At this point, I would wait until ammonia reaches zero. The first step of cycling, ammonia to nitrites, is not complete until it converts all the ammonia in your tank to 0ppm in 24 hours. So when you reach 0 ammonia, wait 24 hours. Re-dose to your desired concentration, say 4ppm. If that is back to 0 in 24 hours or less, the first step is complete.
     
  14. DenaNew MemberMember

    Update:
    I thought I was cycled as my tank was processing 2ppm ammonia within 24 hours for three consecutive cycles, However, it doesnt look like my nitrites were also clearing, I never saw them get below 2ppm (which at the time, I didn’t realize was an issue). Over the weekend I added 3 fish (2 dwarf gourami & one swordtail) and two mystery snails.
    I did a large water change before adding fish.
    I have been testing my parameters all weekend and it seems like I am going through a nitrite spike because I saw a spike on my first reading after adding fish, have done 3, 50% water changes and double dosed with prime for each water change. I tested my parameters last night and got ammonia: 0.25 Nitrite: 2ppm (it was at 5ppm on Saturday) and nitrate: between 5 & 10ppm (it’s hard to tell).

    Should I just keep doing 50% water changes daily and dose prime until parameters are correct?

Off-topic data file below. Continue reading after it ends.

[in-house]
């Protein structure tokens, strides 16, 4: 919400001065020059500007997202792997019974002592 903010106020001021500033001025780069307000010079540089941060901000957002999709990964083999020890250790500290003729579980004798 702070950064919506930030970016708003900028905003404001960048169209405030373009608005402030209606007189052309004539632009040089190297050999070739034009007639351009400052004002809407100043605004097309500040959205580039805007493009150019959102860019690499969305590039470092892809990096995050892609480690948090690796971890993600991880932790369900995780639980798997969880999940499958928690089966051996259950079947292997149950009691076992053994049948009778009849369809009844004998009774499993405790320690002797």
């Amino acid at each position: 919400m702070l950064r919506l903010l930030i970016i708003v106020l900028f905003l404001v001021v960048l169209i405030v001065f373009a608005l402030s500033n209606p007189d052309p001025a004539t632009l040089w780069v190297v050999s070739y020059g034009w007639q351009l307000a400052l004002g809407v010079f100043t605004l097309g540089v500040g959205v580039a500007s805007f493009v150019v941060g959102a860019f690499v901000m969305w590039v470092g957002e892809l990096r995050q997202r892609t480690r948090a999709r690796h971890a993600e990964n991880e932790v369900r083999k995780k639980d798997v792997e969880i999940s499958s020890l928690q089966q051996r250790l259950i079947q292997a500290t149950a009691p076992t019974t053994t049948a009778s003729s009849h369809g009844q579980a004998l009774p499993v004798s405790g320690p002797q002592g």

15. Morpheus1967Well Known MemberMember

    Yes. With fish in their now, there are lots of water changes in your immediate future. You want to try and keep nitrites plus ammonia combined to be less than 1ppm. So with .25 ammonia and 2ppm nitrite, you are double where you need to be while you are cycling with fish in. So do what ever water changes it takes to get your nitrites under 1ppm, and that should help the ammonia as well. And no matter what size water changes, dose Prime for the full 20 gallons.

    This may take a couple of weeks, so be patient.
     
  16. DenaNew MemberMember

    Dan
    Ok, that’s what I was afraid of. Thanks for the feedback. Would you recommend just do the rexomended dosage but for all 20 gallons OR 2-3x dosage for the full 20 gallons?
    Is daily water changes the right frequency
    And Is there a way that I will know it is ‘working’?
     
  17. Morpheus1967Well Known MemberMember

    You will need to test. You need to get the nitrites under 1ppm. And do what you can to keep them there. Double dosing with prime will not hurt anything. But I think just dosing for the entire tank should be sufficient if you do a 50% change. (Basically double dosing anyways)